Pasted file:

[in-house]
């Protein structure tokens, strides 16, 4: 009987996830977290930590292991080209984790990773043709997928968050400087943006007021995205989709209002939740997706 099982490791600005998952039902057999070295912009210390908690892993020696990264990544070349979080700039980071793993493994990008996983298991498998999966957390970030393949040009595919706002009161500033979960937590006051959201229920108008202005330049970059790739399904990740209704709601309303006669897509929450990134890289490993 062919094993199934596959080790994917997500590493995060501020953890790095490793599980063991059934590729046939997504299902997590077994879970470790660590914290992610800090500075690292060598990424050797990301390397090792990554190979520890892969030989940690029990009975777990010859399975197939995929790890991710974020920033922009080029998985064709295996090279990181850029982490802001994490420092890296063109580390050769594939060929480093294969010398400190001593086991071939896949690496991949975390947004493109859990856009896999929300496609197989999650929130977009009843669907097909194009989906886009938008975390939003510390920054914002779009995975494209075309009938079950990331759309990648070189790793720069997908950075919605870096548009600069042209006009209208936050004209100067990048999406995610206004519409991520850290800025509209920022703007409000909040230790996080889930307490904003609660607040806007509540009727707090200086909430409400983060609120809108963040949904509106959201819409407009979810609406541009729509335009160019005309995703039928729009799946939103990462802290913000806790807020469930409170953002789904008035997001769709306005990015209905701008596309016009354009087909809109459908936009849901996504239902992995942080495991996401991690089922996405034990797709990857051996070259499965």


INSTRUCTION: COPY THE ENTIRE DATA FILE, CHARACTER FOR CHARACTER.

[in-house]
């Protein structure tokens, strides 16, 4: 009987996830977290930590292991080209984790990773043709997928968050400087943006007021995205989709209002939740997706 099982490791600005998952039902057999070295912009210390908690892993020696990264990544070349979080700039980071793993493994990008996983298991498998999966957390970030393949040009595919706002009161500033979960937590006051959201229920108008202005330049970059790739399904990740209704709601309303006669897509929450990134890289490993 062919094993199934596959080790994917997500590493995060501020953890790095490793599980063991059934590729046939997504299902997590077994879970470790660590914290992610800090500075690292060598990424050797990301390397090792990554190979520890892969030989940690029990009975777990010859399975197939995929790890991710974020920033922009080029998985064709295996090279990181850029982490802001994490420092890296063109580390050769594939060929480093294969010398400190001593086991071939896949690496991949975390947004493109859990856009896999929300496609197989999650929130977009009843669907097909194009989906886009938008975390939003510390920054914002779009995975494209075309009938079950990331759309990648070189790793720069997908950075919605870096548009600069042209006009209208936050004209100067990048999406995610206004519409991520850290800025509209920022703007409000909040230790996080889930307490904003609660607040806007509540009727707090200086909430409400983060609120809108963040949904509106959201819409407009979810609406541009729509335009160019005309995703039928729009799946939103990462802290913000806790807020469930409170953002789904008035997001769709306005990015209905701008596309016009354009087909809109459908936009849901996504239902992995942080495991996401991690089922996405034990797709990857051996070259499965």